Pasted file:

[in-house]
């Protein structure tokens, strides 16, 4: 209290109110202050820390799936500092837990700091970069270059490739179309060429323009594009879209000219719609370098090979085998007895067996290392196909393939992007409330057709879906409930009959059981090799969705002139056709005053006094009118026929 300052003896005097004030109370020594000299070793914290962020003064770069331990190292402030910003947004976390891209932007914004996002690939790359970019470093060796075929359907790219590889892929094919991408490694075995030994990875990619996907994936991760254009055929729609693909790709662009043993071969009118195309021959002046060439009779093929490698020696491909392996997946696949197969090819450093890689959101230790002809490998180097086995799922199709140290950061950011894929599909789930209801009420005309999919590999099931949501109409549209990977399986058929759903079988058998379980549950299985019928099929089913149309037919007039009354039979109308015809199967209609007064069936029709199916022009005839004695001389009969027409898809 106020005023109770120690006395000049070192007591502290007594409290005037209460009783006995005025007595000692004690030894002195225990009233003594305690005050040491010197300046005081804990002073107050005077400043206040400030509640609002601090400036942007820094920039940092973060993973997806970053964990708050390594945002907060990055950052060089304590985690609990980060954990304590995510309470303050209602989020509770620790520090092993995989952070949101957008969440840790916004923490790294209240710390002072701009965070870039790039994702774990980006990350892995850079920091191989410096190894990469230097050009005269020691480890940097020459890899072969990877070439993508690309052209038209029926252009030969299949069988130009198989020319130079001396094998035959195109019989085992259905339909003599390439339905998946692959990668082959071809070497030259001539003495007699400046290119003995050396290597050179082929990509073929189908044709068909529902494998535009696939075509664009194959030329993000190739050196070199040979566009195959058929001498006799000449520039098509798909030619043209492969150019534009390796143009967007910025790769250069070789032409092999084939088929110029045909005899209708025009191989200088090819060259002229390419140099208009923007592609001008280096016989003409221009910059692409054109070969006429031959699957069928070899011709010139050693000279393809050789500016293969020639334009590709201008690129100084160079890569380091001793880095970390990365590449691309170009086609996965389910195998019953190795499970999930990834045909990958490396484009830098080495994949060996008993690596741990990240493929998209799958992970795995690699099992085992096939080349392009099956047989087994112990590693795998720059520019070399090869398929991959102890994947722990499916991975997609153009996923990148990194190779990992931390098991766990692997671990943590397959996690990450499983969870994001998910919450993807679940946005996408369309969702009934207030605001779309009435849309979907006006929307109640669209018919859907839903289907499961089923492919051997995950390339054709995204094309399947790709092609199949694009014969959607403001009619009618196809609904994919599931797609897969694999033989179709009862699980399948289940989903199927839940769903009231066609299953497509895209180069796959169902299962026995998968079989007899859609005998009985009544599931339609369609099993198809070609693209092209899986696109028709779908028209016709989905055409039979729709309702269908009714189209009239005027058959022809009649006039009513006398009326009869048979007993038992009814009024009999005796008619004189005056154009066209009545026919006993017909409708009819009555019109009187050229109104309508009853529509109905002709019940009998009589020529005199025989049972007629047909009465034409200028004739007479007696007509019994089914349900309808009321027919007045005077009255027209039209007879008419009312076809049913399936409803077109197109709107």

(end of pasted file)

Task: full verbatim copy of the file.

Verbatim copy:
[in-house]
């Protein structure tokens, strides 16, 4: 209290109110202050820390799936500092837990700091970069270059490739179309060429323009594009879209000219719609370098090979085998007895067996290392196909393939992007409330057709879906409930009959059981090799969705002139056709005053006094009118026929 300052003896005097004030109370020594000299070793914290962020003064770069331990190292402030910003947004976390891209932007914004996002690939790359970019470093060796075929359907790219590889892929094919991408490694075995030994990875990619996907994936991760254009055929729609693909790709662009043993071969009118195309021959002046060439009779093929490698020696491909392996997946696949197969090819450093890689959101230790002809490998180097086995799922199709140290950061950011894929599909789930209801009420005309999919590999099931949501109409549209990977399986058929759903079988058998379980549950299985019928099929089913149309037919007039009354039979109308015809199967209609007064069936029709199916022009005839004695001389009969027409898809 106020005023109770120690006395000049070192007591502290007594409290005037209460009783006995005025007595000692004690030894002195225990009233003594305690005050040491010197300046005081804990002073107050005077400043206040400030509640609002601090400036942007820094920039940092973060993973997806970053964990708050390594945002907060990055950052060089304590985690609990980060954990304590995510309470303050209602989020509770620790520090092993995989952070949101957008969440840790916004923490790294209240710390002072701009965070870039790039994702774990980006990350892995850079920091191989410096190894990469230097050009005269020691480890940097020459890899072969990877070439993508690309052209038209029926252009030969299949069988130009198989020319130079001396094998035959195109019989085992259905339909003599390439339905998946692959990668082959071809070497030259001539003495007699400046290119003995050396290597050179082929990509073929189908044709068909529902494998535009696939075509664009194959030329993000190739050196070199040979566009195959058929001498006799000449520039098509798909030619043209492969150019534009390796143009967007910025790769250069070789032409092999084939088929110029045909005899209708025009191989200088090819060259002229390419140099208009923007592609001008280096016989003409221009910059692409054109070969006429031959699957069928070899011709010139050693000279393809050789500016293969020639334009590709201008690129100084160079890569380091001793880095970390990365590449691309170009086609996965389910195998019953190795499970999930990834045909990958490396484009830098080495994949060996008993690596741990990240493929998209799958992970795995690699099992085992096939080349392009099956047989087994112990590693795998720059520019070399090869398929991959102890994947722990499916991975997609153009996923990148990194190779990992931390098991766990692997671990943590397959996690990450499983969870994001998910919450993807679940946005996408369309969702009934207030605001779309009435849309979907006006929307109640669209018919859907839903289907499961089923492919051997995950390339054709995204094309399947790709092609199949694009014969959607403001009619009618196809609904994919599931797609897969694999033989179709009862699980399948289940989903199927839940769903009231066609299953497509895209180069796959169902299962026995998968079989007899859609005998009985009544599931339609369609099993198809070609693209092209899986696109028709779908028209016709989905055409039979729709309702269908009714189209009239005027058959022809009649006039009513006398009326009869048979007993038992009814009024009999005796008619004189005056154009066209009545026919006993017909409708009819009555019109009187050229109104309508009853529509109905002709019940009998009589020529005199025989049972007629047909009465034409200028004739007479007696007509019994089914349900309808009321027919007045005077009255027209039209007879008419009312076809049913399936409803077109197109709107």